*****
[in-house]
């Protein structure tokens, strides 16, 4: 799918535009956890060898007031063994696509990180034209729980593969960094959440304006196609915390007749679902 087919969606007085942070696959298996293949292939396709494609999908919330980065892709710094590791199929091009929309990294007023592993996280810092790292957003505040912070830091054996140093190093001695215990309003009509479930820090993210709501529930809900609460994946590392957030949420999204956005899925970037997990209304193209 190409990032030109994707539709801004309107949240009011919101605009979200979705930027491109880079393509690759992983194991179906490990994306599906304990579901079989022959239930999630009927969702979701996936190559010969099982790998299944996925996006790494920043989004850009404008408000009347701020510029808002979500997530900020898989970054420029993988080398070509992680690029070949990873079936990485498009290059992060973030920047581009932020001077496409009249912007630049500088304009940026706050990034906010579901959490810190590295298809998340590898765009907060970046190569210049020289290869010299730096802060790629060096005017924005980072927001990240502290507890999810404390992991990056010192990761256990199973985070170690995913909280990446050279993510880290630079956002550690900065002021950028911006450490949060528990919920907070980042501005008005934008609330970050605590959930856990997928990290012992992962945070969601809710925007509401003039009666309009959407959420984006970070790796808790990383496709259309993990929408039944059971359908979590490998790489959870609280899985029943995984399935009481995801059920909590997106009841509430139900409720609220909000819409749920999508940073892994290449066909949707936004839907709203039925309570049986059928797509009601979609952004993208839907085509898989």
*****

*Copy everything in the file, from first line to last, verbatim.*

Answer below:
[in-house]
């Protein structure tokens, strides 16, 4: 799918535009956890060898007031063994696509990180034209729980593969960094959440304006196609915390007749679902 087919969606007085942070696959298996293949292939396709494609999908919330980065892709710094590791199929091009929309990294007023592993996280810092790292957003505040912070830091054996140093190093001695215990309003009509479930820090993210709501529930809900609460994946590392957030949420999204956005899925970037997990209304193209 190409990032030109994707539709801004309107949240009011919101605009979200979705930027491109880079393509690759992983194991179906490990994306599906304990579901079989022959239930999630009927969702979701996936190559010969099982790998299944996925996006790494920043989004850009404008408000009347701020510029808002979500997530900020898989970054420029993988080398070509992680690029070949990873079936990485498009290059992060973030920047581009932020001077496409009249912007630049500088304009940026706050990034906010579901959490810190590295298809998340590898765009907060970046190569210049020289290869010299730096802060790629060096005017924005980072927001990240502290507890999810404390992991990056010192990761256990199973985070170690995913909280990446050279993510880290630079956002550690900065002021950028911006450490949060528990919920907070980042501005008005934008609330970050605590959930856990997928990290012992992962945070969601809710925007509401003039009666309009959407959420984006970070790796808790990383496709259309993990929408039944059971359908979590490998790489959870609280899985029943995984399935009481995801059920909590997106009841509430139900409720609220909000819409749920999508940073892994290449066909949707936004839907709203039925309570049986059928797509009601979609952004993208839907085509898989």